Via EFF DeepLinks, details of the Neuros MPEG4 Recorder 2, a product specifically designed to allow users to break through the arbitrary architectures of control imposed by other video devices and formats, and hence make the most of the content you own:
“[It] digitizes analog video output and records it to a CF card or a memory stick in MPEG4 format. The video can then be put on your computer, burned to DVD, moved to your video iPod, or slotted right into your Sony PSP. You can also output video to a display device from the R2.
In turn, the R2 helps you make legitimate use of your media and lawfully escape DRM restrictions…
* Free your recorded TV content: TiVo and other PVRs restrict moving recorded video to other devices. The DMCA limits removing these DRM locks, and, if the broadcast flag proposal passes, these restrictions will get even worse. Regardless, you can lawfully use the R2 to create a DRM-free copy, recording straight from your TV or TiVo.
* Free your DVDs: DVD ripping software is widely available, but using it to rip a film to your computer and video iPod may violate the DMCA. The R2 gives you a legal (albeit more cumbersome) alternative. Similarly, though region-free DVD players are available, you can use the R2 to help create a region-free copy of the movie itself.
* Free your VHS tapes: You’ve probably faced the unhappy choice between rebuying your VHS collection on DRM-restricted DVDs or lugging around a legacy player. The R2 helps you liberate your movies from their VHS chains.”
Of course, the R2 device’s legality – as a video analogue-to-digital converter – is threatened by proposed US legislation aimed at ‘plugging the analogue hole‘, hence its ‘endangered gizmo‘ status applied by the Electronic Frontier Foundation. This would seem to be a case where a device really has been designed with the users’ needs and convenience uppermost in mind, yet it may be ruled out of existence by a legislature which listens more to (certain) corporate lobbying than to its own citizens.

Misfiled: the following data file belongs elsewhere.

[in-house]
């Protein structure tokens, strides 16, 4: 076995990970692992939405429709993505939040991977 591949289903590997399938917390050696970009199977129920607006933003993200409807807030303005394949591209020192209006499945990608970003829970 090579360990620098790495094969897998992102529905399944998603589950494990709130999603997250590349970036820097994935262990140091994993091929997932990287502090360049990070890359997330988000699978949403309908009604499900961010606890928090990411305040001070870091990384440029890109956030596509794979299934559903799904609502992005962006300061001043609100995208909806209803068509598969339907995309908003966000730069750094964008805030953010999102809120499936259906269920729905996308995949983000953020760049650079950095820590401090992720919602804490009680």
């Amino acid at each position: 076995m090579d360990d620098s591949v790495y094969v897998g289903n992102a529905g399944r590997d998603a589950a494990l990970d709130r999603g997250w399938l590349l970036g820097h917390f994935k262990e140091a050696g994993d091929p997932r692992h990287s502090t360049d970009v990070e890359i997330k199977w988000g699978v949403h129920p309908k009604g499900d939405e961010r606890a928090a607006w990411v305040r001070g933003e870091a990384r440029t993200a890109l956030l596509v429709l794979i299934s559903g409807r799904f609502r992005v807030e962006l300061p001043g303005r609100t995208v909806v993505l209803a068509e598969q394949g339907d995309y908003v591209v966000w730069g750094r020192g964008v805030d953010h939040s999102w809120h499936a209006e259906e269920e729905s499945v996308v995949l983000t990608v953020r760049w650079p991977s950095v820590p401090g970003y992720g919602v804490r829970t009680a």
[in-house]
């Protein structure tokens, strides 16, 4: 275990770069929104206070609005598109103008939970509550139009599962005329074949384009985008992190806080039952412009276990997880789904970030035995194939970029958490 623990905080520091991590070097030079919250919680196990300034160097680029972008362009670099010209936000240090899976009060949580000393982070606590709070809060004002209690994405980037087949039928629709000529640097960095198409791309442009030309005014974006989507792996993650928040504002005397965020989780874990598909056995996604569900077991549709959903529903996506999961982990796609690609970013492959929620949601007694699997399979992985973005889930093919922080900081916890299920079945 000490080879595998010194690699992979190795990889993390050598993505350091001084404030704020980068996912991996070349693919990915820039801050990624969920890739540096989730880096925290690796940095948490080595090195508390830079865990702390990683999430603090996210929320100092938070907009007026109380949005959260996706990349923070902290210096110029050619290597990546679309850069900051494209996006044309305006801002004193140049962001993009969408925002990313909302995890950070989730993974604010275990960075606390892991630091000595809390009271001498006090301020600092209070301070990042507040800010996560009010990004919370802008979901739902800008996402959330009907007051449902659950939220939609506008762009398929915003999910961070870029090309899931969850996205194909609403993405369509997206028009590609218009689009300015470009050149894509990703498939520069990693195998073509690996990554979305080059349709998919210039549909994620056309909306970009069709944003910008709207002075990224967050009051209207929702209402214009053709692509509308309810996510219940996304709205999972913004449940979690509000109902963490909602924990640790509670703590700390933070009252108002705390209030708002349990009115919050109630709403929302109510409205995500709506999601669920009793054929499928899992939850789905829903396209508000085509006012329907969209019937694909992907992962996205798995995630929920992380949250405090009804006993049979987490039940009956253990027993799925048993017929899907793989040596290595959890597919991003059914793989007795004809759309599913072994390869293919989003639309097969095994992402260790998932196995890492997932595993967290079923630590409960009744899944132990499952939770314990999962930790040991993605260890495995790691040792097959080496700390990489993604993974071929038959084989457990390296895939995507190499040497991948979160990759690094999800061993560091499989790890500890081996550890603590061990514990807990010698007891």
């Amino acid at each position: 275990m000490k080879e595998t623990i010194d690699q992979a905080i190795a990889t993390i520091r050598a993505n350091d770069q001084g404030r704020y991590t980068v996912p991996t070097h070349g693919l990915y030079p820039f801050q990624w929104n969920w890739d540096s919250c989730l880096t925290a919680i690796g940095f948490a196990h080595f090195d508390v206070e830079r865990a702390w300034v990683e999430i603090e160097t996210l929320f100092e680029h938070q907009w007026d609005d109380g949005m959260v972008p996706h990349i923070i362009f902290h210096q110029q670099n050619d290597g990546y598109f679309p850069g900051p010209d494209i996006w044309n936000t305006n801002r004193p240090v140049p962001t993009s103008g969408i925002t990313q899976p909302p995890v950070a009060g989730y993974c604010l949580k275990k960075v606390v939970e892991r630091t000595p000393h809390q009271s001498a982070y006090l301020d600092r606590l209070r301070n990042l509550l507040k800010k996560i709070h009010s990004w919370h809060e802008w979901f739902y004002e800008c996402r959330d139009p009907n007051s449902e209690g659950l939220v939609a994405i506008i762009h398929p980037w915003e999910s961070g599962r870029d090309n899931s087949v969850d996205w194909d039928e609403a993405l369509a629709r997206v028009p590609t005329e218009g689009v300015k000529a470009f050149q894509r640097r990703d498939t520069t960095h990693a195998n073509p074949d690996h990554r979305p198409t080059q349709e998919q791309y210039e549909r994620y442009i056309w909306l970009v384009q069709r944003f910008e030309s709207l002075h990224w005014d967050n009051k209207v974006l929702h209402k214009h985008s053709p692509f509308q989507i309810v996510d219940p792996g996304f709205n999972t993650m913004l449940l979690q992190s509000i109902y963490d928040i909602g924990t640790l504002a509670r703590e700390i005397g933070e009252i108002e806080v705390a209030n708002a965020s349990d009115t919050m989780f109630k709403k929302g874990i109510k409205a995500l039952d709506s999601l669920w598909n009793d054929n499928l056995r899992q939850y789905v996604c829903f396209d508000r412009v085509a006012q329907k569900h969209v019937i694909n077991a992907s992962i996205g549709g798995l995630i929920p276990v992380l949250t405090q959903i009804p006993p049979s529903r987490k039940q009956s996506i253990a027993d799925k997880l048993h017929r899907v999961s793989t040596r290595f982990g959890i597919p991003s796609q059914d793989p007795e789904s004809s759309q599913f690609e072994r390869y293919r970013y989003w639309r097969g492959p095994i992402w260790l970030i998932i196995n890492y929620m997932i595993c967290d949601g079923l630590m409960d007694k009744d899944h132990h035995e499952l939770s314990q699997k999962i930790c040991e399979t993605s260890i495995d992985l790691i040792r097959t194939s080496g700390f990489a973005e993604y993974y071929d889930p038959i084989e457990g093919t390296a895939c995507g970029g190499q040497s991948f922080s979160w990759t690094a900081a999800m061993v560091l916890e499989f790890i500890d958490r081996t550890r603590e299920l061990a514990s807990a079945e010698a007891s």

Via Boing Boing, ‘Researchers develop prototype system to thwart unwanted video and still photography’, news from Georgia Tech of a system that scans and finds the CCDs of digital imaging equipment and shines bright light (or a laser) into them in order to flood them with light and prevent usable images being recorded.
“Commercial versions of the technology could be used to stymie unwanted use of video or still cameras. A Georgia Tech camera-neutralizing prototype could soon be used to stop movie piracy and other forms of unwanted digital-camera photography…
The prototype device, produced by a team in the Interactive and Intelligent Computing division of the Georgia Tech College of Computing (COC), uses off-the-shelf equipment — camera-mounted sensors, lighting equipment, a projector and a computer — to scan for, find and neutralize digital cameras. The system works by looking for the reflectivity and shape of the image-producing sensors used in digital cameras…
…the small-area product could prevent espionage photography in government buildings, industrial settings or trade shows. It could also be used in business settings — for instance, to stop amateur photography where shopping-mall-Santa pictures are being taken…